In a recent blog, Sun developer Malte Timmermann took a position on the security concerns of the Ecole Superieure d'Informatique, Electronique, Automatique (ESIEA) in Paris-Laval, France. The subject was the vulnerability of OpenOffice, involving document macros, for example.
In the context of the Black Hat Europe 2009 Briefings conference in Amsterdam mid-April, Eric Filiol and Jean-Paul Fizaine of the cryptology lab at the French engineering academy, ESIEA, presented a paper of around 70 pages describing security holes in OpenOffice 3.x. The concern was the newest OpenOffice release of October 2008 and the steady increase in malware for office applications. Their reasoning was that the growing availability of free software invited a larger role for macro viruses. The threat scenario for their research came from a Python virus.
Sun Microsystems contributor and OpenOffice developer Malte Timmermann has now systematically challenged the results of the two academic colleagues in a long blog entry spread out over six chapters, much as the original research paper. Chapter 2, for example, covers the security features of the ODF document format. The two Frenchmen mention in their paper that ODF uses zip containers. Timmermann's response: "There are many hints on how to prove that ODF files are using zip containers - nobody ever said it would be different." The implication of possible wrongdoing especially bothered him: "In the context of this paper it sounds like this would become a tool for doing evil things - manipulating ODF documents. Actually, the whole purpose of an open standard is that different kinds of tools can make use of it."
Timmermann also addressed the issue of the danger of macros. "Sure," he wrote, "the intention of macros is that macro authors can do powerful things. Good things as well as evil things. And it doesn't matter which tool I use to create them." He concurs that care is needed: "People never should run macros if they are not sure that they can trust them."
The OpenOffice developer hardly agreed with many more of the ESIEA colleague's findings. Instead he rebutted many of their arguments and referred to the benefits of the ODF format as well as improvements already made to OpenOffice. Some of the faults found in the ESEIA paper Timmermann had already addressed a few years earlier in a blog of August 2006, such as the possible manipulation of menu entries and malware in signatures.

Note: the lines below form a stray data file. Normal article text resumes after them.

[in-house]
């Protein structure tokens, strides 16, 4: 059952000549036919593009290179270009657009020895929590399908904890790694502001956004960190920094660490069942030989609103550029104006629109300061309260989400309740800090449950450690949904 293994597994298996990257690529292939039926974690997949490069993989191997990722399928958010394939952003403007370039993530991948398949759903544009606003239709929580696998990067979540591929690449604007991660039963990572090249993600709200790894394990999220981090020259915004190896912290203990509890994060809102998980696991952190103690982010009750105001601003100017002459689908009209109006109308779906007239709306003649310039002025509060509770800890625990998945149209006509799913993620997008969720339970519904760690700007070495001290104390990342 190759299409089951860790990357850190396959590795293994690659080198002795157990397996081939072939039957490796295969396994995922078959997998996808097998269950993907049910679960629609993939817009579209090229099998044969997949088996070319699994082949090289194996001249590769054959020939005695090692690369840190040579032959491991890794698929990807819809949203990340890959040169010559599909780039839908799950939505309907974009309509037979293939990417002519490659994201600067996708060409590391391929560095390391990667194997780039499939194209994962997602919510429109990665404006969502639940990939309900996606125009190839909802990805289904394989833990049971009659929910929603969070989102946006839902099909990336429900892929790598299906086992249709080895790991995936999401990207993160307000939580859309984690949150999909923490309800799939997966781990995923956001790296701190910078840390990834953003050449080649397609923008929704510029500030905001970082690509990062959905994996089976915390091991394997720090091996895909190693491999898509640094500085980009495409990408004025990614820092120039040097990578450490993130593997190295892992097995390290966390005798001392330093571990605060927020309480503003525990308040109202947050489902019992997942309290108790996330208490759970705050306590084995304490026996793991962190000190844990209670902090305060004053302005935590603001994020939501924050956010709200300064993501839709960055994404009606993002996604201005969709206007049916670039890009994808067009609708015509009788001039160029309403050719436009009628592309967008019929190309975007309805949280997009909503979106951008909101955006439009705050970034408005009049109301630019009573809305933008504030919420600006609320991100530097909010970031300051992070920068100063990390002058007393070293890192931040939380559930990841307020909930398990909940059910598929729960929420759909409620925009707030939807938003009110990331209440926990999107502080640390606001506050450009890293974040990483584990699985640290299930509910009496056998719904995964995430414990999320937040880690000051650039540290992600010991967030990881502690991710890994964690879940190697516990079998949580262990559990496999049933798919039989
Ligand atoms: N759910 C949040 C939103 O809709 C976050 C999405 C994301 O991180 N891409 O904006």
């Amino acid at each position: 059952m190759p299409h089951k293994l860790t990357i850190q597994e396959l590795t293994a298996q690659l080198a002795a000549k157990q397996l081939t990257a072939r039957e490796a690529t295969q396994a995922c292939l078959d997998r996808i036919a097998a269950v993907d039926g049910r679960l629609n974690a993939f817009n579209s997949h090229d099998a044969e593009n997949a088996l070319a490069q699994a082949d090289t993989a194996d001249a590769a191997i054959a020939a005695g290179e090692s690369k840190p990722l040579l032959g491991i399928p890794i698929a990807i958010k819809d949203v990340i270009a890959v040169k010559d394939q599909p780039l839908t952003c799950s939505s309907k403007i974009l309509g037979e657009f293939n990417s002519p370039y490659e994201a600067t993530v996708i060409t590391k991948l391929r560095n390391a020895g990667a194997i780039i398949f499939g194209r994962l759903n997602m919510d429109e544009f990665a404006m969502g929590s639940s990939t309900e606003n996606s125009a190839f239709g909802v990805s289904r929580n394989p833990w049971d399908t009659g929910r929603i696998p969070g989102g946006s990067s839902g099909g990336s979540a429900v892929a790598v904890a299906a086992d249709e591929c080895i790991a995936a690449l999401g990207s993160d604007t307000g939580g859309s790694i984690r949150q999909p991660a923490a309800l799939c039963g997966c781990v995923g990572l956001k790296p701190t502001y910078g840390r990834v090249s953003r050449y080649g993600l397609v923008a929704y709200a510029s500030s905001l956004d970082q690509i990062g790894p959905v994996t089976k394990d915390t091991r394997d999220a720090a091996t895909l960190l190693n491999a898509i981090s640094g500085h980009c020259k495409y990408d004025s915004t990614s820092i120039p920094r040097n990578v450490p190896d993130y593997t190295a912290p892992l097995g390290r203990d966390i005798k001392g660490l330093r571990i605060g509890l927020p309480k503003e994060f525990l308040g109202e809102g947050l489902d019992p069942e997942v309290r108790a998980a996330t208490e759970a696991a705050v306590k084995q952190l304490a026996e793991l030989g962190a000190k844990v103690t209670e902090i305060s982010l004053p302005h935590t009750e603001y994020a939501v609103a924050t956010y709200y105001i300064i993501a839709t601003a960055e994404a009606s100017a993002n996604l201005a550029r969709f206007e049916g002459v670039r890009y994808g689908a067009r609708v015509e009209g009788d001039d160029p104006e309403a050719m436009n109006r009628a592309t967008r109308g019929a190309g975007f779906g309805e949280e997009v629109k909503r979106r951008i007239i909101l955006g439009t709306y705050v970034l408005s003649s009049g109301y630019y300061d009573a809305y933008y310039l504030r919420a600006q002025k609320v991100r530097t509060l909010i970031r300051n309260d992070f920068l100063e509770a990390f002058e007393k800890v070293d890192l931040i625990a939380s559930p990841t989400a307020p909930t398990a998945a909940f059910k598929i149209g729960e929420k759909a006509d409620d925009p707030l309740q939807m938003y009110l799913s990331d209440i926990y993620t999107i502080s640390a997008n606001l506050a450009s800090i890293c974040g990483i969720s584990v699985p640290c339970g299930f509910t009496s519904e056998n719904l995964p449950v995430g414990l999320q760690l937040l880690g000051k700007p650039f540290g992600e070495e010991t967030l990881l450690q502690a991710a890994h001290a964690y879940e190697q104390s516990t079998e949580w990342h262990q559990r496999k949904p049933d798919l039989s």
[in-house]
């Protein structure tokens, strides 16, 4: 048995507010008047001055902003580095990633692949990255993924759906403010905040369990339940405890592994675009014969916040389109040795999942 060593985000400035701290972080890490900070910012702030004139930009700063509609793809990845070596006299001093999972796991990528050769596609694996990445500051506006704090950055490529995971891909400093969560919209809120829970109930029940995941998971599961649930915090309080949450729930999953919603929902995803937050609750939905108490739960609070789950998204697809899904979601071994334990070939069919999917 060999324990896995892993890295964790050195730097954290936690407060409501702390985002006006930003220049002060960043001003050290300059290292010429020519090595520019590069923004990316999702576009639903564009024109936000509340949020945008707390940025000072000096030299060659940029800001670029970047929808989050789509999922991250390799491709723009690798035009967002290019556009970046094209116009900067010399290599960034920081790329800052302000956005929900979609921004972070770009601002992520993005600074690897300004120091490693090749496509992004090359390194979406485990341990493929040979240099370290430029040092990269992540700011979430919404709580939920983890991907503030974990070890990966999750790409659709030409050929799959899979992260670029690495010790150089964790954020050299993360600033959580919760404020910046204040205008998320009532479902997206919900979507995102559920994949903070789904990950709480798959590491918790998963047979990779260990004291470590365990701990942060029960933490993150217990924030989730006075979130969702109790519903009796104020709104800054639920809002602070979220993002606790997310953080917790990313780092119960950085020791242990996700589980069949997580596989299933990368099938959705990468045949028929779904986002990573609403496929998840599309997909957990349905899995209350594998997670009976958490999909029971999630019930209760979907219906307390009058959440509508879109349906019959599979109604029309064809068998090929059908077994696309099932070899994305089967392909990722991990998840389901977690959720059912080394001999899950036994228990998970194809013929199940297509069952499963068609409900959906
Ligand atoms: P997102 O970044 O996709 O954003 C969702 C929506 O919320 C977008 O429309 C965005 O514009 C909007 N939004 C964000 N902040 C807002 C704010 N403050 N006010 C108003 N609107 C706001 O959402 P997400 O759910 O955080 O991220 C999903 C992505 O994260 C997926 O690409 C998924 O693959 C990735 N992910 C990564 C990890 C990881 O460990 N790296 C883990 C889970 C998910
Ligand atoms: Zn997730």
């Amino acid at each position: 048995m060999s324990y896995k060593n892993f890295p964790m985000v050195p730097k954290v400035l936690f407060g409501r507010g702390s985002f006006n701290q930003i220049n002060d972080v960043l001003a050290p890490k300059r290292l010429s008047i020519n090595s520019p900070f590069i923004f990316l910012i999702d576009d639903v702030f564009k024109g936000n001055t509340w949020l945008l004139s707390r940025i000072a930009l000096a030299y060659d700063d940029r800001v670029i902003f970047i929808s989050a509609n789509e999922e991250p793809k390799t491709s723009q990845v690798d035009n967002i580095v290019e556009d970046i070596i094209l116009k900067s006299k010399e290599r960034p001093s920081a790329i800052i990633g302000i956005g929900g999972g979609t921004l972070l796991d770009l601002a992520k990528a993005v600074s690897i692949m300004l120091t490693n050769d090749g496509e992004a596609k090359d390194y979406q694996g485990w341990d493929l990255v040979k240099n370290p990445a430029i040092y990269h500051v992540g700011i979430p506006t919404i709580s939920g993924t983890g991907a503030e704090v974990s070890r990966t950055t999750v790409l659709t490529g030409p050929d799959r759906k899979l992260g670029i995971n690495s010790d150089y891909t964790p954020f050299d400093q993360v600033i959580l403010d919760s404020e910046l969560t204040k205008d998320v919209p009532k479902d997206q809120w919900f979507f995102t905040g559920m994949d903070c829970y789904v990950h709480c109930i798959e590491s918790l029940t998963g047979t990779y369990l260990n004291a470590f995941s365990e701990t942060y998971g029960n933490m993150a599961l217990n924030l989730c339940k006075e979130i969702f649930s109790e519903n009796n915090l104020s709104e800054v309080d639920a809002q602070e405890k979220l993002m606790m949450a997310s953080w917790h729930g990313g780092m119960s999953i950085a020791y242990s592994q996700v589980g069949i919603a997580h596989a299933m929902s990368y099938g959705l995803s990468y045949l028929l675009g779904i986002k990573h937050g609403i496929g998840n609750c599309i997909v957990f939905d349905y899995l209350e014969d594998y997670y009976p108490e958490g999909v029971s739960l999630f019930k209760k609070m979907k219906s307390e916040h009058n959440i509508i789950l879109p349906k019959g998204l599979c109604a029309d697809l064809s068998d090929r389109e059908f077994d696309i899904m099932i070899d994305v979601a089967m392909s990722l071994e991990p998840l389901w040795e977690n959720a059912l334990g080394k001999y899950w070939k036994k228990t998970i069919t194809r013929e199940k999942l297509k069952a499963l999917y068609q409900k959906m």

All in all, the Sun contributor felt that OpenOffice's security mechanisms were better than the ESIEA paper claimed. He wrote: "...with OOo 3.2 there should be some more improvements..." He continues: "The idea in the paper about a special OOo version ('Trusted OOo') is interesting, but would mean to create an isle. That special version would warn every time you load a document which was created/modified with vanilla OOo or any other ODF application." The suggestion that certain parts of the OpenOffice code should be closed for security reasons elicited the response, "Beside the fact that it's not an option, would proprietary software make attacks only more difficult [security by obscurity], but not impossible."
The Raspberry Pi Foundation has announced an even smaller version of the tiny computer that will fit into a DIMM slot.
A new class of problems lets a malicious app pre-configure an invisible privilege update.
New Hack language adds static typing and other conveniences.
New crypto policy system will offer easier configuration and more uniform security.
Ubuntu founder denounces insecurity in proprietary, close-source software blobs.
Vulnerability affects many Linux web servers
The Bavarian capital shuns Microsoft, Google, and other alternatives to implement an open source groupware solution.
Phone vendor partnerships bring Mark Shuttleworth's dream of Ubuntu on a phone a step closer to reality.
Donors will get to vote on new features for the free video editor.
Debian project puts init out to pasture and says no to Ubuntu's Upstart.